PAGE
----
the simple solution would be a higher flowing pump on the return side to the pool, with a valve if needed for adjustment so it didnt empty the barrel too fast either.  i dont really have the spare $$ for this project right now , maybe i can get a bigger pump later.

option two would be to put the barrel up a few feet on somthing and let gravity assist.

Step 4: Hows Did It Do?

how did it work?  well the water was green and cloudy and you couldnt really see the bottom of the pool, and there was a slimly layer (probly from the damn dogs) and it kind of just smelled no matter how much chlorine was in it.  within a few hours it was noticeably less green, and you could see the bottom again (see picture above)  within a couple of days the water actually looked pretty good the bottom of the pool just needs a vac. I did ad some algaecide but i never had it work this well, or much at all, so i give credit to the filter.

keep in mind i have the flow restricted * on the in side via the over flow wasting unfiltered water back to the pool and not many holes drilled in my "spray bar" because the water does not come out of the pump returning it to the pool very fast. better pumps would really kick some ass.

 I had to backwash the filter once or twice after a couple days, just like a real sand filter you would reverse flow through the filter washing the sand and whatever has settled on top. DO not pump that back into your pool obviously, i just disconnected the hose from the IN side of the filter and let the filter spill the dirty water out and flipped the pump from the OUT side of the filter around so it was pushing back into the sand.  it looked NASTY like the container from an outhouse.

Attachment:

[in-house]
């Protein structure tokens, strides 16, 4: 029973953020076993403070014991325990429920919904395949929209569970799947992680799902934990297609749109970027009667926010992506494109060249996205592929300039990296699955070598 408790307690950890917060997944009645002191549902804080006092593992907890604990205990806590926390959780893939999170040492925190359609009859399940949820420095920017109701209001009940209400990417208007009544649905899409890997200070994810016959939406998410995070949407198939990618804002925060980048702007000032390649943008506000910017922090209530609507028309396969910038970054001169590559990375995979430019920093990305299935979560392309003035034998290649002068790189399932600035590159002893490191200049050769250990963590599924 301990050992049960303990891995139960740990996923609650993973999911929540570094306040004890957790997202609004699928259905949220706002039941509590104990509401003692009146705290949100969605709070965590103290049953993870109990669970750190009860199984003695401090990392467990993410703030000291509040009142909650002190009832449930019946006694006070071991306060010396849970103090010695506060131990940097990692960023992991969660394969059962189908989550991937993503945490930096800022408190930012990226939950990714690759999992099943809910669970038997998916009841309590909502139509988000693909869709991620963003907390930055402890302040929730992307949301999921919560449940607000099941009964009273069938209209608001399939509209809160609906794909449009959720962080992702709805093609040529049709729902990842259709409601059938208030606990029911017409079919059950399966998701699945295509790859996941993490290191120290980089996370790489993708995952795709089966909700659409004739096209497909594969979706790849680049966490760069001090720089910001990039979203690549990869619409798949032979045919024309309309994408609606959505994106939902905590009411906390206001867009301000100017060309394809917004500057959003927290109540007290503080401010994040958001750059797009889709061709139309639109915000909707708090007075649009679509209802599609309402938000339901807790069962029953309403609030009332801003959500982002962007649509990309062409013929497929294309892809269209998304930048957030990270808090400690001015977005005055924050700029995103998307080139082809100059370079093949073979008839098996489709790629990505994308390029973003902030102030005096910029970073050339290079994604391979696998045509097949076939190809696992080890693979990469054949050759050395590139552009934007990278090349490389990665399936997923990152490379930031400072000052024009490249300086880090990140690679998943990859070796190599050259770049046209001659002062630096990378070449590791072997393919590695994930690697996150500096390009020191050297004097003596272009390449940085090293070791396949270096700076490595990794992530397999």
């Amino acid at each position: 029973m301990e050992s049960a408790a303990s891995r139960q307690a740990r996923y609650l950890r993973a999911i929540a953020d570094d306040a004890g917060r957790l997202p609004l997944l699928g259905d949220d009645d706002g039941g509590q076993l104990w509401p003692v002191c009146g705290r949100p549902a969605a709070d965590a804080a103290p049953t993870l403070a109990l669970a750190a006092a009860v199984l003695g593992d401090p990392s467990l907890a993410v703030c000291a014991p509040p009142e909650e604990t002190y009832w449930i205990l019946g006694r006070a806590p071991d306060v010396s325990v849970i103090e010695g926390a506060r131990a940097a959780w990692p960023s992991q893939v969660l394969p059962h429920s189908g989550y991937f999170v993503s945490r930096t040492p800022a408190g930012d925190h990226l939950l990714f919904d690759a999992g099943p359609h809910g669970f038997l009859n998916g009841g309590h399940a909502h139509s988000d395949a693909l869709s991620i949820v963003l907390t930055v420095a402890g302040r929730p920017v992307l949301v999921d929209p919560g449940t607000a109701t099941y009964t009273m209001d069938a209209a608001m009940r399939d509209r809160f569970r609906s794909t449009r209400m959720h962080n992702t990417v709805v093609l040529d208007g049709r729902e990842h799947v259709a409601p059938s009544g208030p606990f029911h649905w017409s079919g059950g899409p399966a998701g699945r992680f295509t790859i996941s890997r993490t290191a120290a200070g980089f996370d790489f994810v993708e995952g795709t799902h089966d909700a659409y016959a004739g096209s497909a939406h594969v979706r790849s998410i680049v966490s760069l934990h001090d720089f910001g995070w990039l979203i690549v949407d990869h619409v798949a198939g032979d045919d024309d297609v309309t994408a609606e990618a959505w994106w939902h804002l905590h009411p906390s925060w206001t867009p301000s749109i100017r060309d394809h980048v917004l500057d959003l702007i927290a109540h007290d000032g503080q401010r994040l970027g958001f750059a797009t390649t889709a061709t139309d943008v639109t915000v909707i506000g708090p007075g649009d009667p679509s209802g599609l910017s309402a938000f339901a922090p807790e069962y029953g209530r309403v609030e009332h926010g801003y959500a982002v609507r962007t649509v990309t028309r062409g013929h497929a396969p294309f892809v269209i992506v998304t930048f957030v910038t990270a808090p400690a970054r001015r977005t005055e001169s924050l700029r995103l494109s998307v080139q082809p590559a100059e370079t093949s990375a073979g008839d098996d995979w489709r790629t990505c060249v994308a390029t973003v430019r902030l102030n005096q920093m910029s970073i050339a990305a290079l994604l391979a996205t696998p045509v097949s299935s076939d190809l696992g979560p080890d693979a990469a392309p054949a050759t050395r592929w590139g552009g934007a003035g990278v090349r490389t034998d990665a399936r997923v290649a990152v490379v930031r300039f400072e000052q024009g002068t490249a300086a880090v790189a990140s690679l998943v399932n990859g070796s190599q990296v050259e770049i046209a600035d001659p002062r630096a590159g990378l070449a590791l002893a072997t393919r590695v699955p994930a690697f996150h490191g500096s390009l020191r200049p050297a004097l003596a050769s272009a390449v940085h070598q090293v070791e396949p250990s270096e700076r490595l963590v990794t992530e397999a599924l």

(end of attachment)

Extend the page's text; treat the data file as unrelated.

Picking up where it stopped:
a normal sand filter would have a multiport valve that makes back-washing easy. its kind of a hassle on my version.

you could even make one of these with a 5 gallon bucket, not sure how well it would work but it would probably work better then the filters that come in these !



    • Make it Move Contest

      Make it Move Contest
    • Woodworking Contest

      Woodworking Contest
    • Oil Contest

      Oil Contest

    We have a be nice policy.
    Please be positive and constructive.




    So on the pump thing, I've seen a lot of people on craigslist or at flea markets and stuff that have hot tub pumps, in working shape, for like, super cheap. Might be a good source for a pump that will move a little bit more water if you get the right one.

    I'd love to see someone make one out of a five gallon bucket and some pipe. Maybe you could put it directly under the skimmer and pipe it directly into the lid? A couple ball valves and some tees for back washing?

    1 reply

    The big problem with doing a 5 gallon bucket is just going to be the surface area of sand that you have available to filter. There are some calculations that we do on commercial pools that tell you how much sand you really need- you might even be able to do something where you run multiple buckets, but it's pretty important to make sure that you have enough surface area to filter the amount of water you are dealing with.

    how powerful IS the filter you used? (so anyone doing this project can avoid that pitfall by buying a stronger one)

    I know this is an old instructable, and you've probably refined the filter a bit by now, but do you even need an "in" pump? if you have a direct connection to the pool, with no possible airlocks, the level of the water in the filter should stay the same as in the pool, the water just flowing naturally into it. I'm planing on making a filter for grey water before it goes onto the garden (just to reduce any smells), and I was thinking "gravity sand filter" and found this... mine will probably need gravel to avoid the "blast through the sand" effect